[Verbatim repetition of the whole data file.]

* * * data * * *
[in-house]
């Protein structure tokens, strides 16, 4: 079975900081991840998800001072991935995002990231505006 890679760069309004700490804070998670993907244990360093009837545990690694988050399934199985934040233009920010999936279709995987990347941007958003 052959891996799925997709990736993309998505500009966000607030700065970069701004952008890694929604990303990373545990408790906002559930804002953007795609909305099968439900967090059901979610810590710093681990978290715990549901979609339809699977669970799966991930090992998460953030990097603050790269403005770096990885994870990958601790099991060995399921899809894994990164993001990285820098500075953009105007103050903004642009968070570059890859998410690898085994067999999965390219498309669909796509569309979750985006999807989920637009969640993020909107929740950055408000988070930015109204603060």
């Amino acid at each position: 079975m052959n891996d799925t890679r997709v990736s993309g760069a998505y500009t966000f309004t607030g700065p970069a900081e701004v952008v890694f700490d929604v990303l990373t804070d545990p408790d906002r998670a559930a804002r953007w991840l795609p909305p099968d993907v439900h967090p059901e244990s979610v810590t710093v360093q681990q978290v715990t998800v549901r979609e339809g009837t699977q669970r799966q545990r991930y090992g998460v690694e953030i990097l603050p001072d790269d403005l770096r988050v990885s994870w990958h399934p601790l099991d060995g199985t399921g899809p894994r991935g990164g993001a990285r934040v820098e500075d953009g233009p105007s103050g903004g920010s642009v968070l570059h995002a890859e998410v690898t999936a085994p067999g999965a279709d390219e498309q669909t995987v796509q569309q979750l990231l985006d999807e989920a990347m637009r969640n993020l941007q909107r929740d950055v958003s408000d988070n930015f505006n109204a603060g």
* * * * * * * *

[in-house]
């Protein structure tokens, strides 16, 4: 079975900081991840998800001072991935995002990231505006 890679760069309004700490804070998670993907244990360093009837545990690694988050399934199985934040233009920010999936279709995987990347941007958003 052959891996799925997709990736993309998505500009966000607030700065970069701004952008890694929604990303990373545990408790906002559930804002953007795609909305099968439900967090059901979610810590710093681990978290715990549901979609339809699977669970799966991930090992998460953030990097603050790269403005770096990885994870990958601790099991060995399921899809894994990164993001990285820098500075953009105007103050903004642009968070570059890859998410690898085994067999999965390219498309669909796509569309979750985006999807989920637009969640993020909107929740950055408000988070930015109204603060």
């Amino acid at each position: 079975m052959n891996d799925t890679r997709v990736s993309g760069a998505y500009t966000f309004t607030g700065p970069a900081e701004v952008v890694f700490d929604v990303l990373t804070d545990p408790d906002r998670a559930a804002r953007w991840l795609p909305p099968d993907v439900h967090p059901e244990s979610v810590t710093v360093q681990q978290v715990t998800v549901r979609e339809g009837t699977q669970r799966q545990r991930y090992g998460v690694e953030i990097l603050p001072d790269d403005l770096r988050v990885s994870w990958h399934p601790l099991d060995g199985t399921g899809p894994r991935g990164g993001a990285r934040v820098e500075d953009g233009p105007s103050g903004g920010s642009v968070l570059h995002a890859e998410v690898t999936a085994p067999g999965a279709d390219e498309q669909t995987v796509q569309q979750l990231l985006d999807e989920a990347m637009r969640n993020l941007q909107r929740d950055v958003s408000d988070n930015f505006n109204a603060g």